Leptospirosis is a bacterium which is often carried by rats and can be transmitted to dogs via rat urine. It is recommended to vaccinate against Leptospirosis in situations where the dog may be near a dairy farm or visit the river regularly, however new research shows that even dogs living in an urban area are equally at risk. Leptospirosis can also be fatal, and treatment relies heavily on supportive care. This vaccination is also given by a series of primary injections followed by annual boosters.
Why do we vaccinate?
While puppies are suckling from their mother, they receive a temporary form of immunity from disease primarily through the mother’s colostrum. This immunity is in the form of proteins called antibodies and for the first 12 to 24 hours after birth, the puppy’s intestine allows the absorption of these antibodies directly into the blood stream.
This maternal immunity is only of benefit during the first few weeks of life and, at some point, the level of immunity falls and the puppy must begin to produce its own long-lasting protection against disease – vaccines are used for this purpose. As long as the mother’s antibodies are present, vaccinations do not have such a good chance to stimulate the puppy’s immune system, which is why we wait until at least six weeks of age to begin the vaccination course.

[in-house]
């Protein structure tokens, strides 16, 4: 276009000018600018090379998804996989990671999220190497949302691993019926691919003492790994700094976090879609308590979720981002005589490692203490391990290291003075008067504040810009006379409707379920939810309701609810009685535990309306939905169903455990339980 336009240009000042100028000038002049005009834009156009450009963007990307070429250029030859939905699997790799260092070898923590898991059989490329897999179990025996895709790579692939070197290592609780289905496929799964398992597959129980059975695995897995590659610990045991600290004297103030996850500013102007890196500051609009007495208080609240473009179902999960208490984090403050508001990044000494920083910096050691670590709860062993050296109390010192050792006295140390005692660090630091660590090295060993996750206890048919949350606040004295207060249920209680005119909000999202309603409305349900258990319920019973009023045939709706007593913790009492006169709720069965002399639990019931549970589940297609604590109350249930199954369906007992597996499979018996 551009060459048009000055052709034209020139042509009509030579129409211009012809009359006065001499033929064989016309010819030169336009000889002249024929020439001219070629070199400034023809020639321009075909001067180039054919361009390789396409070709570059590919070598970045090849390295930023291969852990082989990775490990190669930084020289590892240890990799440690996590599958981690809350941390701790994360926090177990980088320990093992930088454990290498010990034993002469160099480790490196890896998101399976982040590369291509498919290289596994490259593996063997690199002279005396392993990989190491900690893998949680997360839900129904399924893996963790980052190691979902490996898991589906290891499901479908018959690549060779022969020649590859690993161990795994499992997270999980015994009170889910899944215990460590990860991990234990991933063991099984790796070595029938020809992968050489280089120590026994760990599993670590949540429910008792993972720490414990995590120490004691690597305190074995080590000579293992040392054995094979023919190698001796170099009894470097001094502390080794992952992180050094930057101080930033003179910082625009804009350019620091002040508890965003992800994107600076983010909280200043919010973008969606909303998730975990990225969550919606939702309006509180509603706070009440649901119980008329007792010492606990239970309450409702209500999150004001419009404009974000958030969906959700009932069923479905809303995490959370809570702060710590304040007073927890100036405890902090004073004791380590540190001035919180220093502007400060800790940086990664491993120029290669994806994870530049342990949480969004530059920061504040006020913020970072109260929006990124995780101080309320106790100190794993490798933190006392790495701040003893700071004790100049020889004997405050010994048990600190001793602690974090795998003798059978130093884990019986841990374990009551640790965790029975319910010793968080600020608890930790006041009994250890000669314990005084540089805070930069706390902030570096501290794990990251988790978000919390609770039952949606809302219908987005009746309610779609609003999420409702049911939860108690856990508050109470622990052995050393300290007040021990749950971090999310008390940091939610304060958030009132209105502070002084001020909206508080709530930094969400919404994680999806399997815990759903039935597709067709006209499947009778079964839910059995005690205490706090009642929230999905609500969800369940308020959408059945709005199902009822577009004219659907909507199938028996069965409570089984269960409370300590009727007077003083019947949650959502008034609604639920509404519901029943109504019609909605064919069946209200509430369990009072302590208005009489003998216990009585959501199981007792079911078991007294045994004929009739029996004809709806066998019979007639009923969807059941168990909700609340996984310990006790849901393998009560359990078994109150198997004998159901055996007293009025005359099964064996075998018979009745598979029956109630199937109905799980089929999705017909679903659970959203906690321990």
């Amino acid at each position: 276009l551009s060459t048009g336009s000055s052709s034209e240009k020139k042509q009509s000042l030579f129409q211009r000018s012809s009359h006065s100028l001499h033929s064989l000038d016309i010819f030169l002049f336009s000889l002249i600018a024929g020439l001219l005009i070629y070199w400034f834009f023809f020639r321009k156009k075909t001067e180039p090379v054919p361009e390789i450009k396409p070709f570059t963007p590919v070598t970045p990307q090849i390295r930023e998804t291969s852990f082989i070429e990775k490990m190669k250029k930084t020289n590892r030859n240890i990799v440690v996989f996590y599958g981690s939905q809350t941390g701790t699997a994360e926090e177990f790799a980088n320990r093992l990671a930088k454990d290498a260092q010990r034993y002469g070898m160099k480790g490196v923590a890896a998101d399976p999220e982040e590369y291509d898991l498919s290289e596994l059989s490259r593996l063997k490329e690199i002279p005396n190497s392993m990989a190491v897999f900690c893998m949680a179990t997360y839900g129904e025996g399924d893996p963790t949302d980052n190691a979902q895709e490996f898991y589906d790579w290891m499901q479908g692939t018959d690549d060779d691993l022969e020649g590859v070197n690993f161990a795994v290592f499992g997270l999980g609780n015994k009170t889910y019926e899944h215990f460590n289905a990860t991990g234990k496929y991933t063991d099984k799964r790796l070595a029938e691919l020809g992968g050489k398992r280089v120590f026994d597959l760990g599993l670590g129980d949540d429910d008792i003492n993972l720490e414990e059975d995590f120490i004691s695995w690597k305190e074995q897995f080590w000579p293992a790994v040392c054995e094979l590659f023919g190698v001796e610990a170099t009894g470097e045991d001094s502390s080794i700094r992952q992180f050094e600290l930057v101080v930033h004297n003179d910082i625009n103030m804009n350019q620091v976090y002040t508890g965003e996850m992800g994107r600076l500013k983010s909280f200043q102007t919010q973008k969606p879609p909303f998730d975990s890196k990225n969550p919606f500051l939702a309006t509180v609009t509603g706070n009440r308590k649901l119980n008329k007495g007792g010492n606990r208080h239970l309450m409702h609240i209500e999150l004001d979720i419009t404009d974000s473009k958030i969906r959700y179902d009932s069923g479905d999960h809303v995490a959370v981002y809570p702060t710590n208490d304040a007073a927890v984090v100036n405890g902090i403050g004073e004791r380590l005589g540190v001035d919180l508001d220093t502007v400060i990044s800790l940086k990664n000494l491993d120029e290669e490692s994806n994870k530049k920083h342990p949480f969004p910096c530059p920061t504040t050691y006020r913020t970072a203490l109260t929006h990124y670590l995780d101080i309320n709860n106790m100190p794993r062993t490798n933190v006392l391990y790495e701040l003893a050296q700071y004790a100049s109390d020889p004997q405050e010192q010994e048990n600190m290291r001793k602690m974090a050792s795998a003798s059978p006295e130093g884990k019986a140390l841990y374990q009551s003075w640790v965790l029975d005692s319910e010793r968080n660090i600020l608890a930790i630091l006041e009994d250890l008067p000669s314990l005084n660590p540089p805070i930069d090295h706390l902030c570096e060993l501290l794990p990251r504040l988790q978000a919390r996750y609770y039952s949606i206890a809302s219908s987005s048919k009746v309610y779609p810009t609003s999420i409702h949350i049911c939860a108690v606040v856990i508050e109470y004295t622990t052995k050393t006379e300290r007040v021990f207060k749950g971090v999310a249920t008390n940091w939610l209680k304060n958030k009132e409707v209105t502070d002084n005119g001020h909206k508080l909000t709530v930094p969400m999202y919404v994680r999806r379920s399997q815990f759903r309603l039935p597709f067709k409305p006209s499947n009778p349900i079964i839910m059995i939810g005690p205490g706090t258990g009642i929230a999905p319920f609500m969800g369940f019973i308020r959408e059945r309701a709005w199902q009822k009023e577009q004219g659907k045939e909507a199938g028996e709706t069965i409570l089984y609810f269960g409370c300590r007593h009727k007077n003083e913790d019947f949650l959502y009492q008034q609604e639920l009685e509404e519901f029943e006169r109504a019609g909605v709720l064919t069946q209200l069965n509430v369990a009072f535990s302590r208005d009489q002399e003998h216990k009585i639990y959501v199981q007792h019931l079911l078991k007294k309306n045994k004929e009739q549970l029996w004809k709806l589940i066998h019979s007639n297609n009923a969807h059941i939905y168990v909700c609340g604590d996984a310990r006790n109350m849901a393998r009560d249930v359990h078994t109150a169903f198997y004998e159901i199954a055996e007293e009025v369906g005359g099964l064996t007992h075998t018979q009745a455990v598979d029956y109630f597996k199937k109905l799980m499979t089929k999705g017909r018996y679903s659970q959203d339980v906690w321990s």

Puppies and dogs should be treated for worms from two weeks of age; every two weeks until three months-old, then monthly until six months-old, then three-monthly thereafter, for life.
There are four different types of worms that affect dogs, which is why it is important to ensure you treat with a broad-spectrum product. The different worms are:
How do I know if my pet has worms?
Internal parasites are not always easy to detect, but some common clinical signs include:
The importance of prevention in the control of intestinal parasites should not be underestimated. Some worms that affect dogs and cats can also pose a significant risk to human health. Children who are often closest to family pets are most at risk. Infections in humans can originate from the ingestion of eggs by not washing hands after playing with pets, the ingestion of eggs by small children ingesting soil contaminated with pet faeces or by the penetration of larvae through human skin.
Ensure maximum protection: